Estrogen is often blamed for spotty and irregular periods, mood swings, hot flashes, and other "women’s issues," but what about men's health? Could a man's lack of energy, decreased libido, and even growing breast tissue be due to his estrogen levels as well?
If your first thought is "What? I didn't even know men had estrogen!" you are not alone. But the truth is that although testosterone gets most of the fame, men do have estrogen. And it could be causing more problems than you think.
The relationship between testosterone and estrogen.
Testosterone levels naturally decline as men age—you may have heard of "low-t," which affects many—but it's important to understand that this decline is only half of the equation. As a man's testosterone levels lower, he also experiences an increase in estrogen—and together these hormone changes cause undesirable symptoms.
Let's start with testosterone: It's essential for libido, arousal, and orgasm, but it also helps maintain lean muscle mass, synthesizes neurotransmitters that support good brain function, inhibits fat accumulation, and improves bone density. Therefore, when a man’s testosterone naturally declines—1 percent every year after the age of 30—it results in a wide range of symptoms including decreased energy and mental ability, increased abdominal fat, depression, decreased libido, and erectile dysfunction.
These symptoms are pretty common, yet many men don’t seek treatment for them, often thinking it's just something they need to live with as they age. A lot of men will opt for Viagra as a solution, but Viagra does not really treat "low-T"; it treats erectile dysfunction (ED). And ED is just one symptom of low testosterone, which is a risk factor for many other illnesses like diabetes, heart disease, obesity, osteoporosis, and other health issues. Remember, though, a man’s testosterone measurement is only part of the equation.
The role of estrogen in men's health.
At the same time that this natural decline of testosterone is occurring, a man’s estrogen is typically on the increase! Did you know the average 60-year-old man has more circulating estrogen in his blood than the average 60-year-old woman? There are many factors that contribute to an increase in estrogen as men age, including:
1. Enzymes and fat storage.
As testosterone levels decline, men pack on the pounds more easily, and fat tissue loves to store estrogen. Another significant factor is the activity of enzymes in the body called aromatase enzymes, these enzymes—found in fat tissue—convert testosterone into estrogen. In fact, it's a natural process for a man’s body to create estrogen, which in small amounts is important to bones and other bodily processes. But as many men age and pile on the belly fat, aromatase enzyme activity increases, and this is where the problem occurs.
How do you test for this? There's a health measurement called the testosterone-to-estrogen ratio, and with increased aromatase enzyme activity, this ratio is significantly altered. When this occurs, more of the already-diminishing testosterone is converted to estrogen and it results in all of the typical "low-T" symptoms. As our population has become more obese and our diet unhealthy and full of sugars, white foods, grains, unhealthy fats, and endocrine disrupters, we will likely see increased aromatization in men, which can even cause them to develop breast-like tissue.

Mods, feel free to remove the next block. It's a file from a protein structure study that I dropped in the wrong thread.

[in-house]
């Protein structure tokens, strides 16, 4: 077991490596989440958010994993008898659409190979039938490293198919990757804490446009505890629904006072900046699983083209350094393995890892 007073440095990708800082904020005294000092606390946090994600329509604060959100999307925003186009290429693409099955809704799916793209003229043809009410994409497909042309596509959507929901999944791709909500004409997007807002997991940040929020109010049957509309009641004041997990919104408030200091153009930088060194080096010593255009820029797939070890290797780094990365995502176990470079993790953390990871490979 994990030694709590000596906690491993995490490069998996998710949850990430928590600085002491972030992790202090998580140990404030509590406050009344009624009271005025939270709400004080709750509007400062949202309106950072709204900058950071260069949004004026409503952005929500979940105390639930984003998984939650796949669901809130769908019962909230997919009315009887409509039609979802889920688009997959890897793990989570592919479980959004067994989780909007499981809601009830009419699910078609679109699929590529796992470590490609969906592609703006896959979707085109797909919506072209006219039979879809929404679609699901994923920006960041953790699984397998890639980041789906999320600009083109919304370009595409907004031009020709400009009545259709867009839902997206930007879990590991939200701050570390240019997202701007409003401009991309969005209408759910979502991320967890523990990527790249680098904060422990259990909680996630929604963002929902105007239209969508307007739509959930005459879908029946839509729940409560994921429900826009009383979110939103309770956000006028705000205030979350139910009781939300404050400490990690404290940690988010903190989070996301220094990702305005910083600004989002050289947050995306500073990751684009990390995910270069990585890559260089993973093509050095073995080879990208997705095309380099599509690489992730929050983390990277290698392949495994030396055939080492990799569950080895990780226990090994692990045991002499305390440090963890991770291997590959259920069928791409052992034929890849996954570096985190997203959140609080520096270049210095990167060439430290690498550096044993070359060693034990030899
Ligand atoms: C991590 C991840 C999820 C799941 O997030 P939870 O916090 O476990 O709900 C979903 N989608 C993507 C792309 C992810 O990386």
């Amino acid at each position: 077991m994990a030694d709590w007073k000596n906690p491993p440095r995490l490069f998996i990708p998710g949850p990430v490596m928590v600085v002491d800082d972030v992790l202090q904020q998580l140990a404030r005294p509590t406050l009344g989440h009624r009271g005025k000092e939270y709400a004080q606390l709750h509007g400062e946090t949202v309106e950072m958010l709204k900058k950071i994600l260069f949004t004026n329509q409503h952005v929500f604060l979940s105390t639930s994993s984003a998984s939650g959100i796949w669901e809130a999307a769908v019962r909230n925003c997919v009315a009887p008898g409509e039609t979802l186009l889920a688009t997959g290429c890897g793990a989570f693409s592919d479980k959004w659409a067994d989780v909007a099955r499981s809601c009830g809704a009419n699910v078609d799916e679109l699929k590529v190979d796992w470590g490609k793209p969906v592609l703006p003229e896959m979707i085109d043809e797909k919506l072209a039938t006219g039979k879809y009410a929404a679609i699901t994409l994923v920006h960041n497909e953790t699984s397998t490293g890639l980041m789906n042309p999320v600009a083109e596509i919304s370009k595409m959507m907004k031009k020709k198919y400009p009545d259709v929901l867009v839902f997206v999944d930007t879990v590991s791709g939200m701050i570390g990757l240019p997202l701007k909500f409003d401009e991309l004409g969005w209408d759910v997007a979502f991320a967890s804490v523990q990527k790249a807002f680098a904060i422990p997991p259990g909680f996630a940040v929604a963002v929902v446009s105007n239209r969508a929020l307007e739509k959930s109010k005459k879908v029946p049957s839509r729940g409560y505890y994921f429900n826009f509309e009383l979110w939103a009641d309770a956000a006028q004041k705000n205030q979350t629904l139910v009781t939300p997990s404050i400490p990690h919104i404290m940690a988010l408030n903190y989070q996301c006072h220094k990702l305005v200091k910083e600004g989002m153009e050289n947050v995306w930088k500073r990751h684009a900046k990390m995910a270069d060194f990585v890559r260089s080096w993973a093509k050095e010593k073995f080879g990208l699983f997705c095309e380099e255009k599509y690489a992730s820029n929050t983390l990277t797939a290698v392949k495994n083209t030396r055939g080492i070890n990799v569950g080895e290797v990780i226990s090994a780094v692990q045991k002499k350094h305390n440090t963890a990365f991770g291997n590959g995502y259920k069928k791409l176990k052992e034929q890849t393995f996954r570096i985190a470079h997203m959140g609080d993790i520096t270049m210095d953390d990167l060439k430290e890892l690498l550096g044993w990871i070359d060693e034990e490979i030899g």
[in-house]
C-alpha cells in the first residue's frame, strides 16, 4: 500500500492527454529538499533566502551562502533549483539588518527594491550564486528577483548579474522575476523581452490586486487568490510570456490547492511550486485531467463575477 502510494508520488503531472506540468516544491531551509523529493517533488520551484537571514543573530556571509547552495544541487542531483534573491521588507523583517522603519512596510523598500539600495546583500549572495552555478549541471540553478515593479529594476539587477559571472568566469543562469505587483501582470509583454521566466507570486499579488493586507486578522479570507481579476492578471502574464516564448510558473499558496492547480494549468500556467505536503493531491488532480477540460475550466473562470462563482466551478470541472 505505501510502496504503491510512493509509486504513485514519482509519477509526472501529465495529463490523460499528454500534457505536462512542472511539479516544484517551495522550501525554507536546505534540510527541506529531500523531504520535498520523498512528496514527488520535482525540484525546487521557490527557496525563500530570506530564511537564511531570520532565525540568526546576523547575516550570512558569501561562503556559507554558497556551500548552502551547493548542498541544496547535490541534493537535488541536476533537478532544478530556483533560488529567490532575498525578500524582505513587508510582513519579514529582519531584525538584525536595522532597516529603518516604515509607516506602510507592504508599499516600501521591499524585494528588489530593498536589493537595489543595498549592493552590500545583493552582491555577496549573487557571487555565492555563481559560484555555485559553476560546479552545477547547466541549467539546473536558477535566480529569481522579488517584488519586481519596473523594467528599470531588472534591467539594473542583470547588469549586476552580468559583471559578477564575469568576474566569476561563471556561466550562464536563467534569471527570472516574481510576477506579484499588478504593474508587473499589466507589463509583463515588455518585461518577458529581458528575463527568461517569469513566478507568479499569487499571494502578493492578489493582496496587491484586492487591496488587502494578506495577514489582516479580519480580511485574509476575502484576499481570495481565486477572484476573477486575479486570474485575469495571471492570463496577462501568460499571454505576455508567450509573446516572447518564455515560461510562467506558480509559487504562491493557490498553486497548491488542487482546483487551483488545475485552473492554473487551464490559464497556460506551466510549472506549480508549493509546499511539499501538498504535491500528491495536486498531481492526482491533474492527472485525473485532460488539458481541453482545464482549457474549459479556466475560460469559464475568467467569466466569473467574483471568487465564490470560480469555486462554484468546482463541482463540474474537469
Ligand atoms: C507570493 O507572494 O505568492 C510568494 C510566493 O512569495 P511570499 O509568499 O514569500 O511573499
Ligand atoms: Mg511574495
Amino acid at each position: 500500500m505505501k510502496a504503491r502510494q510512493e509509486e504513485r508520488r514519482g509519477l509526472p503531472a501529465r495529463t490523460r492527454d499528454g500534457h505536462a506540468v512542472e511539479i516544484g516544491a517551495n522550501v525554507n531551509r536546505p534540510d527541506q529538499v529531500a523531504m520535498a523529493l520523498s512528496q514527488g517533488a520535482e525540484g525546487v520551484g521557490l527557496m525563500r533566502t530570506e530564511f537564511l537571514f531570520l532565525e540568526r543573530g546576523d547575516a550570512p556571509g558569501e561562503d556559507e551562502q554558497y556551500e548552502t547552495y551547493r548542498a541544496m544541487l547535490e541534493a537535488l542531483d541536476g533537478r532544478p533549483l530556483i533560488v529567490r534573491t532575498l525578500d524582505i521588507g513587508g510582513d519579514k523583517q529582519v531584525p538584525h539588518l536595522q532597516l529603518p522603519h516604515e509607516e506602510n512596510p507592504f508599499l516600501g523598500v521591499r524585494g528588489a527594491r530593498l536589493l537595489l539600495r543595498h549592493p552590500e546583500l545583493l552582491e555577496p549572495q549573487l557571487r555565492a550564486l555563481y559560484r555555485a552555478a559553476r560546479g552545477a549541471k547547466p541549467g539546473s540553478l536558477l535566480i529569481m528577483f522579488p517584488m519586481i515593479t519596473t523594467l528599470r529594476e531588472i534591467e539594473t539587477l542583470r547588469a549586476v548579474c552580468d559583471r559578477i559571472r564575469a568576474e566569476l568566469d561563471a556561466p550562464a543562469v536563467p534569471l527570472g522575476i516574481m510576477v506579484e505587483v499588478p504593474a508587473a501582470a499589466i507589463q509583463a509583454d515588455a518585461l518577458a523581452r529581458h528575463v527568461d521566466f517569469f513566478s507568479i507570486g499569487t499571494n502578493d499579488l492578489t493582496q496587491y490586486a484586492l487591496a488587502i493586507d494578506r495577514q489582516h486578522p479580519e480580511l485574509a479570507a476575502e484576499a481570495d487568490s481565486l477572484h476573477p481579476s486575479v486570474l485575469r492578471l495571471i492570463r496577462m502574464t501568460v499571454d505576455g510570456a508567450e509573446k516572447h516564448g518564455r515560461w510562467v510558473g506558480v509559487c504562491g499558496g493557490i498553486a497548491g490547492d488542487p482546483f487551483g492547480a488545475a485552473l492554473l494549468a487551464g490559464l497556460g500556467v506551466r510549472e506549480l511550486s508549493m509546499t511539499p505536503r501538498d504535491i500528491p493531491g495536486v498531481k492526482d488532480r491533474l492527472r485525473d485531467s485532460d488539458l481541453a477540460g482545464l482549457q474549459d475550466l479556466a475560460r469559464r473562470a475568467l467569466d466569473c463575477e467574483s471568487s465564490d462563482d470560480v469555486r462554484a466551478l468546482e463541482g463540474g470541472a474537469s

2. Hormone-disrupting chemicals.
Another significant factor is the increasing number of hormone disrupters in the environment, particularly a group called xenoestrogens. These hormone disrupters mimic estrogen, and they also build up in the body, stored in fat cells. Xenoestrogens have been linked to testicular cancer, infertility, early onset puberty, and more. Researchers have studied how the average testosterone levels in men have been dropping over the years, and hormone disrupters are blamed for total testosterone levels in men dropping about 22 percent between 1987 and 2004.
3. Meat and dairy.
Another factor in the estrogen-testosterone connection? Estrogen hormones in our food. These hormones, such as estradiol, are stored in foods like meat and dairy and can contribute to hormone imbalance.
The good news is that there is a lot one can do to combat declining testosterone levels and balance escalating estrogen levels. Maintaining a healthy weight through diet and lifestyle choices is huge, and if you're working with a hormone specialist they may also suggest supplements and bioidentical hormone therapies. Avoiding xenoestrogens by learning more about household cleaning products and cosmetics can greatly reduce exposure to estrogen as well, and always buying grass-fed beef and wild-caught fish is another great way to decrease the estrogen hormones in food. Lastly, it's important to get accurate lab tests; this will paint an accurate picture of the initial problem and monitor the progress you're making.
And are you and your partner looking to get healthier, together? Register now for our FREE Functional Nutrition Webinar with Kelly LeVeque.